The message of Gov. Clark
to the Legislature of North Carolina was delivered on Friday last.
We make some extracts, which will repay perusal:
For the first time in the history of this State, we have to deplore the death of a Governor.
The Hon. J. W. Ellis
, late Governor
of this State, died at the Red Sulphur Springs
, Va., on the 7th of July last.
This communication might afford an appropriate place for a tribute to his worth and merit; but his public and private virtues have but recently been can passed through the State
, and their thorough endorsement by the people constitute his highest reward while living, and a rich legacy to survive him.
The great struggle which now rages throughout our country excites the most intense interest at home and abroad.
It is needless to argue to ourselves or the world of the justice and propriety of our cause.
We patiently yielded to every expedient, and listened to every promise in behalf of that Union around which had so long clung our interest and dearest affections.
But suddenly the mask was raised, and we saw before us the sword of the tyrant, and henceforth there was no hesitation in our course.
An extra session of the Legislature immediately convened and with no dissenting voice submitted the issue to the people in Convention, which unanimously passed the Ordinance of separation and deliverance, and that act has been sustained by the people with a unanimity unparalleled in the history of the political struggles of the world.
Men who but yesterday were confronting each other in fierce and angry debate on this very issue, are to-day marshalled side by side in the same ranks, banded like brothers and staking ‘"their lives, fortunes and sacred honor"’ in the common cause.
The unanimity of North Carolina
in this great struggle, while it must insure success, will embellish a page in her history brilliant as the victory which achieves her independence.
Suddenly thrown into this great struggle, without an army or the organization to support one, we find offered to us an army of volunteers who have come forward with brave hearts and willing to enlist in the cause of their country. * * * *
The expenditures of the State
have been, and continue to be, very large.
The great and hurried demand for troops in Virginia
has strained every point to equip and send them forward as rapidly as possible; and it has been the aim of the authorities to furnish our troops with every comfort consistent with our means.
If we have not been entirely successful, we have at least been flattered with the compliment of sending the best equipped troops that have gone to Virginia
; and we are taking every means of continuing these comforts. * * * * *
It is mortifying to our State pride to think that we have hitherto been so dependent on the Northern States
for even the means of defence, including all the munitions of war; and apprehensions have been felt among us that the want of these might impair the means and resources of maintaining this war. But from a recent survey made by our able State Geologist, Prof. Emmons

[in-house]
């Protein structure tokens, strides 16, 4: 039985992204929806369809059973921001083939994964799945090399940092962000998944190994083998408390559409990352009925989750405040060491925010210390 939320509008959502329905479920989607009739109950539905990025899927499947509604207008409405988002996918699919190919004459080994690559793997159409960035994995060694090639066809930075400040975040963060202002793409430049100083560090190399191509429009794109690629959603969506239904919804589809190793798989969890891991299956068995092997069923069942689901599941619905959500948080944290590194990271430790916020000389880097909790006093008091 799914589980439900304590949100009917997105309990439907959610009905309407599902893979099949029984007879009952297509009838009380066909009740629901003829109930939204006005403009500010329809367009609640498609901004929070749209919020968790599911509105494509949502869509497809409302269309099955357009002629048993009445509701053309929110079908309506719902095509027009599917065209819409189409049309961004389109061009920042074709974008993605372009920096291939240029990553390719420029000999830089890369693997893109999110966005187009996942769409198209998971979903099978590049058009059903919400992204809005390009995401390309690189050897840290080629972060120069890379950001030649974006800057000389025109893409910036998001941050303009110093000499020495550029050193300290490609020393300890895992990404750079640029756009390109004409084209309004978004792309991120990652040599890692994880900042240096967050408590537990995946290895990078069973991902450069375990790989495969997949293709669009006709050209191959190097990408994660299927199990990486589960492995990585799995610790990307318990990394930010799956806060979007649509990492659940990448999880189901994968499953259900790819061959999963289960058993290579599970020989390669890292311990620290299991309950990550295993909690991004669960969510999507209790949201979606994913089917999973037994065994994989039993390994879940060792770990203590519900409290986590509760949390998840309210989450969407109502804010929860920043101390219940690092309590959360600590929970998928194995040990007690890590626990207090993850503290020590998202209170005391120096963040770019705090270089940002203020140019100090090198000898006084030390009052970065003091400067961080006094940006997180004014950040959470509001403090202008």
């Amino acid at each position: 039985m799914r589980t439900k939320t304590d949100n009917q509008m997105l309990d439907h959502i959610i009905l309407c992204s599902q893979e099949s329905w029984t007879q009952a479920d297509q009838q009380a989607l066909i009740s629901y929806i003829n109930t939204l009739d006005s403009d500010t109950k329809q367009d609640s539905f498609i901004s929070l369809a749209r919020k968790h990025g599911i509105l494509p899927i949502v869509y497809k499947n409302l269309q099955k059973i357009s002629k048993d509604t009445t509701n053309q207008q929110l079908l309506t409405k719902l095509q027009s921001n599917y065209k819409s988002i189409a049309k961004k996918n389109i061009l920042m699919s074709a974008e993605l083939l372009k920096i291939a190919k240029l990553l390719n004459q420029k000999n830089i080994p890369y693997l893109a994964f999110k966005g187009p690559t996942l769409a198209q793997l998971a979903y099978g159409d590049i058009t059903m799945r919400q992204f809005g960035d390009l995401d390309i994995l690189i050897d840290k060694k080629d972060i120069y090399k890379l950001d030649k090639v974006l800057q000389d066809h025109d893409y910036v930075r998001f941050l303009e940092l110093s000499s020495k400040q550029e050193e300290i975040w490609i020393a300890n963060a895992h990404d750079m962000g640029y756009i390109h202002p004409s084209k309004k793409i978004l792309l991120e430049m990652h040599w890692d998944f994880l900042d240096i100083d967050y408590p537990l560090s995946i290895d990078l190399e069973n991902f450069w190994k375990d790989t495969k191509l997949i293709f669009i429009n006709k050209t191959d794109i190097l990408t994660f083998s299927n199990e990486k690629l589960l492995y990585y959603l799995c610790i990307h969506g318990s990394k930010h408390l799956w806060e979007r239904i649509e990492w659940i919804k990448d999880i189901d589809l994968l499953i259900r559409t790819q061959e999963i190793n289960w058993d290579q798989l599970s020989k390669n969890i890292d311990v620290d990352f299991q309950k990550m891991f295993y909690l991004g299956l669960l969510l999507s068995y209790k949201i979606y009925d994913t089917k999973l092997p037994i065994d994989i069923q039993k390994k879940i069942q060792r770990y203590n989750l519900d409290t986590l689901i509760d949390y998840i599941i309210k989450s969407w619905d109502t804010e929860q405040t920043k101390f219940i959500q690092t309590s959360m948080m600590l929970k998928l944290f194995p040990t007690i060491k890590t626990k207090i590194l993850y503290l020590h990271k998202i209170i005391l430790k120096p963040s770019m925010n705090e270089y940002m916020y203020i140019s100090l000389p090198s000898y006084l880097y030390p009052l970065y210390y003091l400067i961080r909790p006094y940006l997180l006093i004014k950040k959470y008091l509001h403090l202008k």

, I am gratified to state that we have in our midst, within a few miles of the N. C Railroad, a most extensive and valuable supply of lead, now ready to be taken up. And he further reports that we have the material for the manufacture of gunpowder.
The most valuable ingredient of powder (saltpetre), is found abundantly in the limestone caves of Tennessee
and North Alabama
A company is now engaged in the western part of this State for the manufacture of powder, and if any assistance is required, I would suggest that the State
should furnish aid for the purpose of facilitating the supply of this necessary material, which the blockade of our coast now effectually cuts off.
The blockade of our coast, and the non-intercourse around our borders, have established two very important facts: 1st, That in our commercial relations we have become almost entirely dependent upon the North
for almost every article that we use connected with machinery, farming, merchandize, food and clothing, both the luxuries and necessaries of life, including almost every article needed for our defence.
The second and more important fact is now established that we have the means and material for supplying all these wants within our own borders.
Necessity is developing these resources and driving us to the use of them.
The continuance of this war and blockade for two or three years may inflict much personal suffering, but it will accomplish our national and commercial independence.
If the war was to terminate soon, our political rights might be secured, but trade would resume its old channels.
Time alone will successfully divert the course of trade; but when once diverted, it becomes more difficult ever to restore it. Once check and turn off the great flood of Northern trade, and Southern labor, Southern trade and Southern capital will roll their strength together to establish Southern prosperity and independence; and it is equally important to us to establish our commercial as our political independence.
A decisive victory may establish our political rights in a single day, but a continuance of the war and blockade can only accomplish the other.
To us the blockade and war is a sharp but temporary pain, but it is a slow consumption preying on the vitals of Northern wealth and commerce.